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Advanced Appliance and Equipment Efficiency Standards


July 23, 2014

Policy Brief

Description:
Congress should
  • Ensure that DOE meets all deadlines for new and amended efficiency standards.
  • Provide adequate budget for DOE to effectively develop and enforce new and updated standards.
  • Eliminate budget riders or amendments that limit DOE’s ability to adopt and enforce standards.
The Department of Energy should
  • Expeditiously complete scheduled rulemakings (more than 25 standards are due through 2016).
  • Continue to set appropriately strong standards.
  • Set additional standards beyond those already scheduled for products including circulator pumps, pool pumps, unit heaters, faucets, and pre-rinse spray valves.
  • Continue efforts to enforce federal appliance standards and develop plan to enforce regional standards.
  • Continue to update and improve the test methods which underlie federal efficiency standards and the ENERGY STAR® program. Promptly complete test methods that are in progress or due (about 25 through 2016).
The Office of Information and Regulatory Affairs at OMB should:
  • Complete reviews of all rules within the 90-day limit. For rules that have been at OMB for more than 90 days, complete the review immediately.
The Issue

Appliance, equipment, and lighting efficiency standards require products such as refrigerators, electric motors, and air conditioners to meet minimum efficiency requirements, thereby reducing energy use, saving purchasers money, and providing environmental benefits. Efficiency standards save consumers and businesses money by ensuring that cost-effective technological improvements become the norm in new products. Raising standards spurs innovation as manufacturers strive to both provide products meeting new standards at the lowest possible cost, and stretch to differentiate profitable new super-efficient products that exceed the new minimum. Overall, efficient products become more affordable and more widely available with these energy efficiency measures.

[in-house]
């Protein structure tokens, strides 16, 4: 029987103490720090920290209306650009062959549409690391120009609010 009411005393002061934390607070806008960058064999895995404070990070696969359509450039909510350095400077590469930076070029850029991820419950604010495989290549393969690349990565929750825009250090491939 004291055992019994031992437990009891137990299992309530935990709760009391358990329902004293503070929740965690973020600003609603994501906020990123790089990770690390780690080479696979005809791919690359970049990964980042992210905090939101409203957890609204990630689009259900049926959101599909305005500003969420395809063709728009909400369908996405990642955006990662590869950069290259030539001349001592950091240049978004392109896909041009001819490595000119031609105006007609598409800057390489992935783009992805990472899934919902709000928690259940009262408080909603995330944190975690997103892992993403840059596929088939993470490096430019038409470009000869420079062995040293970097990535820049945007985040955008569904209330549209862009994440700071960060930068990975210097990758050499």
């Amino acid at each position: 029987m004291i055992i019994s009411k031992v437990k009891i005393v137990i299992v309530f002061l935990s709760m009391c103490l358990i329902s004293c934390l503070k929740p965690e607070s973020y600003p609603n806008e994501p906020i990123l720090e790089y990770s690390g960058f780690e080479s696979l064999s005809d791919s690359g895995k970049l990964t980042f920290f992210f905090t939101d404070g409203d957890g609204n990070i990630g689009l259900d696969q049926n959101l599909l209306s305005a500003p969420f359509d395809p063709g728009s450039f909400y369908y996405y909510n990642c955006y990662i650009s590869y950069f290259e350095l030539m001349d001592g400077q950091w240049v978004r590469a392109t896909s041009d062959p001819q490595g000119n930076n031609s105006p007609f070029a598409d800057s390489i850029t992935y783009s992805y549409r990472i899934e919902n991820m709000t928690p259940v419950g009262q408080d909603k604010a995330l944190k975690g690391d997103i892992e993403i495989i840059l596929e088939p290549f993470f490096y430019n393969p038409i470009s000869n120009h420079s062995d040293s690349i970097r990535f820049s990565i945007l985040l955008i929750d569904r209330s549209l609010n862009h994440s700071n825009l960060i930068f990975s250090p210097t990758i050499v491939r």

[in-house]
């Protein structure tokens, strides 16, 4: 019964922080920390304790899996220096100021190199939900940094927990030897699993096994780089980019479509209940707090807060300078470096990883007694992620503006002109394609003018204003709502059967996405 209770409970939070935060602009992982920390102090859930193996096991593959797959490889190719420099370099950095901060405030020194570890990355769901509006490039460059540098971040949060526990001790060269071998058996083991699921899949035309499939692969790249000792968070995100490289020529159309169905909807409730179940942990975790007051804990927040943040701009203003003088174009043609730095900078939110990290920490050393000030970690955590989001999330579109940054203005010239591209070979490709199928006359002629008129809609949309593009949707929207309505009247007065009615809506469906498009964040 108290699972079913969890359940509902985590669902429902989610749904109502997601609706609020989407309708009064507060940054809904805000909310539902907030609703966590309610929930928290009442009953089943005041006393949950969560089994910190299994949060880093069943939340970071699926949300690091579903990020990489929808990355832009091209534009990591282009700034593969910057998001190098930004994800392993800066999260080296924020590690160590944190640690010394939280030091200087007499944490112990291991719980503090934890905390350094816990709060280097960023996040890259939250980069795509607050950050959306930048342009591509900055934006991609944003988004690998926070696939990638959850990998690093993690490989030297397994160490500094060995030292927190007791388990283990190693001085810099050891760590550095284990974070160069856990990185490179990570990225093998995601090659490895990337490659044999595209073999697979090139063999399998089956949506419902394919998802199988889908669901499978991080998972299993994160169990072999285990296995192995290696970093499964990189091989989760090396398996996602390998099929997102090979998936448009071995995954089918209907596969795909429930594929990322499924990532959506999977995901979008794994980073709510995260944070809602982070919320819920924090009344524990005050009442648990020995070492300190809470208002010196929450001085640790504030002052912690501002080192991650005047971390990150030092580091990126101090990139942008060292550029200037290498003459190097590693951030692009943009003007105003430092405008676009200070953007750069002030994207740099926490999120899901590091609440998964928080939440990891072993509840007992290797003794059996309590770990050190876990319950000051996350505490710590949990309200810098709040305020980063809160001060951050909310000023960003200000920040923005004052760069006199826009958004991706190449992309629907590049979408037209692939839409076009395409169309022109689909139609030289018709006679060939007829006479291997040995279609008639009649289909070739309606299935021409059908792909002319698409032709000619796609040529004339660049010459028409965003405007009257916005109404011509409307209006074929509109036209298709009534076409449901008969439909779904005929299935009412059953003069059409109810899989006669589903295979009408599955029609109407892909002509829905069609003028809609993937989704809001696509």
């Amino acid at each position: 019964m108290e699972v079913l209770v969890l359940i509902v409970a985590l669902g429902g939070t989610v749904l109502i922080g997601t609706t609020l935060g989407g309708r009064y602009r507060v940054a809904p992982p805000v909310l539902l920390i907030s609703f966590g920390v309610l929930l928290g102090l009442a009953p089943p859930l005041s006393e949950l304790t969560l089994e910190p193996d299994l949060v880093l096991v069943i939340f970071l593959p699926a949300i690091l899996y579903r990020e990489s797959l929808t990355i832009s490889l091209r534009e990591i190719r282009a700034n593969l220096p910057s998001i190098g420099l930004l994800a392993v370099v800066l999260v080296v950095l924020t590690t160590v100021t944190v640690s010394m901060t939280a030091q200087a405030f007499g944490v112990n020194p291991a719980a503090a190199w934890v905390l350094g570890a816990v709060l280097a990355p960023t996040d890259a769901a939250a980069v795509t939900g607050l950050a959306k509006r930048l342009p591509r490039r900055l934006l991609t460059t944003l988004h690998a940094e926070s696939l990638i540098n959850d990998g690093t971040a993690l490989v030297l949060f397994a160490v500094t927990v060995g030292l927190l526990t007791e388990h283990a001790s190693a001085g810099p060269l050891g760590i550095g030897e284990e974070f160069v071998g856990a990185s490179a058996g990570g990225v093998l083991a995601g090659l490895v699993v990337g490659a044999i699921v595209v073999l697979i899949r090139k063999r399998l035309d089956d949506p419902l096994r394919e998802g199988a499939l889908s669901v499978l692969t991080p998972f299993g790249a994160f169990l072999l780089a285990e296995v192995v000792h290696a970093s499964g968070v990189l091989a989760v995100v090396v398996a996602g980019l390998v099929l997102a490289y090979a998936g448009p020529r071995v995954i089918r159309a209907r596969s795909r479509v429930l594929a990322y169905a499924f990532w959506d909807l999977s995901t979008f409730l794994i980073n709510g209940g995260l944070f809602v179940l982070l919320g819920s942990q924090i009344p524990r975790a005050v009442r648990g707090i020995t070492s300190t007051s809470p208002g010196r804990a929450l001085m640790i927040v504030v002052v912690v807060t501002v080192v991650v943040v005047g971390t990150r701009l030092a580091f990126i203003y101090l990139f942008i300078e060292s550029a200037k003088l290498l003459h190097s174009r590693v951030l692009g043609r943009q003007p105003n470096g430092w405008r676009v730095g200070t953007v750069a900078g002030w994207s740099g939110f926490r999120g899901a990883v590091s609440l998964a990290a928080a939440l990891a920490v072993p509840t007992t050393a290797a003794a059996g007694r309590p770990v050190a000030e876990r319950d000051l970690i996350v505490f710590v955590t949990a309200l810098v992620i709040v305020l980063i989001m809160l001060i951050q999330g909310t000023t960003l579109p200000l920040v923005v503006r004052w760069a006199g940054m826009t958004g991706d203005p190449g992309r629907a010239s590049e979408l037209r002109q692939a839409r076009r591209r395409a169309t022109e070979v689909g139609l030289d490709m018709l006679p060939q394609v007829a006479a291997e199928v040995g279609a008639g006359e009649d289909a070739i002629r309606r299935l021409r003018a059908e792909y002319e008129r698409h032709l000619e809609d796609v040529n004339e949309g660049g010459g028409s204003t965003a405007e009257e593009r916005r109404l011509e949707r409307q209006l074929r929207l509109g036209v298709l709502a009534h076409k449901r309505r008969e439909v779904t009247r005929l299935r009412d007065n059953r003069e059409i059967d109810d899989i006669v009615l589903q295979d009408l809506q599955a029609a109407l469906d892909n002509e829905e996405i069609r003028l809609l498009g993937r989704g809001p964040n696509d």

Summary

Appliance, equipment, and lighting efficiency standards have been among the most successful U.S. policies for improving energy efficiency and reducing energy waste. Americans are already seeing dividends from the energy efficiency measures in place, which are saving the typical household over $500 per year in lower energy bills.

The success of appliance and equipment efficiency standards is clear. For example, a typical new refrigerator uses 70% less energy than the typical refrigerator sold in the early 1970s, saving the average consumer about $150 per year in energy costs. In a 2012 report, ACEEE and ASAP estimated that existing national standards will:

  • Save U.S. consumers and businesses more than $1.1 trillion from products sold through 2035;
  • Save enough energy cumulatively through 2035 to meet current demand for two years (current U.S. energy consumption is 98 quadrillion Btu per year and standards will save double that amount);
  • Reduce peak demand (when additional energy sources are called upon, such as during a heat wave) by about 237 GW, or 18%, in 2035; and
  • Cut annual carbon dioxide emissions in 2035 by 470 million metric tons, an amount equal to the emissions of 118 coal-fired power plants (nearly 20% of U.S. coal plants).

DOE has finalized 10 additional standards since the report was published in 2012 so total savings will be greater.

Historically, states have been the testing ground for efficiency standards. Successful implementation of efficiency standards at the state level has frequently been followed by national standards. Often, manufacturers and efficiency proponents negotiate consensus standards that are then recommended to Congress and/or DOE for adoption.

Developing and updating efficiency standards is a continuous process, with DOE updating standards on a 6-year cycle to reflect technology and market changes. In addition, DOE is working on standards for a number of new products including compressors, portable air conditioners, fans and blowers, and pumps. The foundation of efficiency standards rests on good test methods—those that reflect how products are used in the field and capture the benefits of innovative energy-saving technologies. About 25 test methods are due for completion by the end of 2016.

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